Hetzner vServer VQ12 Review

Background

Hetzner has a reputation in the hosting industry for offering fast servers for a low price while still keeping a good quality. They seem to be able to do so by only offering few products with few configuration options and by building their own servers based on desktop hardware.
I was very interested to hear that they now also offer virtual servers based on Linux KVM. They currently do not charge a set up fee so I decided to give it a try. Continue reading “Hetzner vServer VQ12 Review”

BackupPC on Ubuntu 10.10 Maverick

Update: The instructions below will also work for newer versions of Ubuntu, e.g. Ubuntu 12.04 LTS.

There are a lot of server backup solutions out there and if you only manage a few servers chances are high that you are using your own scripts based on rsync and mysqldump to backup your machines. Well, you could have it so much easier. BackupPC is easy to install and configure and probably your only question will soon be “Why didn’t I use it earlier?”.
Continue reading “BackupPC on Ubuntu 10.10 Maverick”

find files that changed in the last day

If you want to find all files that have changed in the last day you can use the command

find / -mtime -1

If you run a server and want to monitor the file system and get a daily email with the list of files that were changed in the last 24 hours you can just add this as a cron job. The following example added to your crontab will scan your /var/www folder and send an email to user@example.com.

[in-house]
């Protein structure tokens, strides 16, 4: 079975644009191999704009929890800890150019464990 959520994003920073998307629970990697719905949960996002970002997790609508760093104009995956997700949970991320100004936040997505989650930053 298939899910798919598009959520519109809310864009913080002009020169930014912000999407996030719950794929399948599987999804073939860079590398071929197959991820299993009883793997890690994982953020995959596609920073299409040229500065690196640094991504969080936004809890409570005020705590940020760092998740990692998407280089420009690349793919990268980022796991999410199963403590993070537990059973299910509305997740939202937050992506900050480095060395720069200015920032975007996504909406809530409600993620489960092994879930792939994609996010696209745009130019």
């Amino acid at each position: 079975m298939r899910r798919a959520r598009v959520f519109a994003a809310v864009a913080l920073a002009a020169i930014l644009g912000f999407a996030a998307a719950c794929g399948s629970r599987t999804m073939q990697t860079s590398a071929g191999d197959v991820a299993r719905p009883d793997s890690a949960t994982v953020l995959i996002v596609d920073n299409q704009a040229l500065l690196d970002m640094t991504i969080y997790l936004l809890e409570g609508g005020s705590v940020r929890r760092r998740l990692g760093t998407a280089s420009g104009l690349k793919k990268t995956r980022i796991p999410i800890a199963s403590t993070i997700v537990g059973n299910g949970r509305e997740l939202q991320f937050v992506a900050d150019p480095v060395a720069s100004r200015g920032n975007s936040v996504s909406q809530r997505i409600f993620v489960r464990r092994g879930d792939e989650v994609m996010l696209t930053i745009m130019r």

#  minute (0-59),
#  |   hour (0-23),
#  |   |   day of the month (1-31),
#  |   |   |   month of the year (1-12),
#  |   |   |   |   day of the week (0-6 with 0=Sunday).
#  |   |   |   |   |    commands
   0   0   *   *   *    find /var/www/ -mtime -1 | /usr/bin/mail -s "list of changed files" user@example.com

Adjust as needed.

 

KVM virtual machine hangs

If your KVM virtual machine crashes in Ubuntu 10.04 LTS because it is out of memory try to increase the assigned memory first. If that does not help, you can try to add these two lines to /etc/sysctl.conf (don’t forget to restart your computer for the changes to become effective).

vm.overcommit_memory = 2
vm.overcommit_ratio = 80

This reduces the risk of memory overcommitment and made my virtual machines run stable again. Before Apache and MySQL crashed under load, the log file would only show “apache2 invoked oom-killer”.

Here the article that pointed me in the right direction: http://opsmonkey.blogspot.com/2007/01/linux-memory-overcommit.html

And here a page that explains more about Linux and memory usage: http://www.win.tue.nl/~aeb/linux/lk/lk-9.html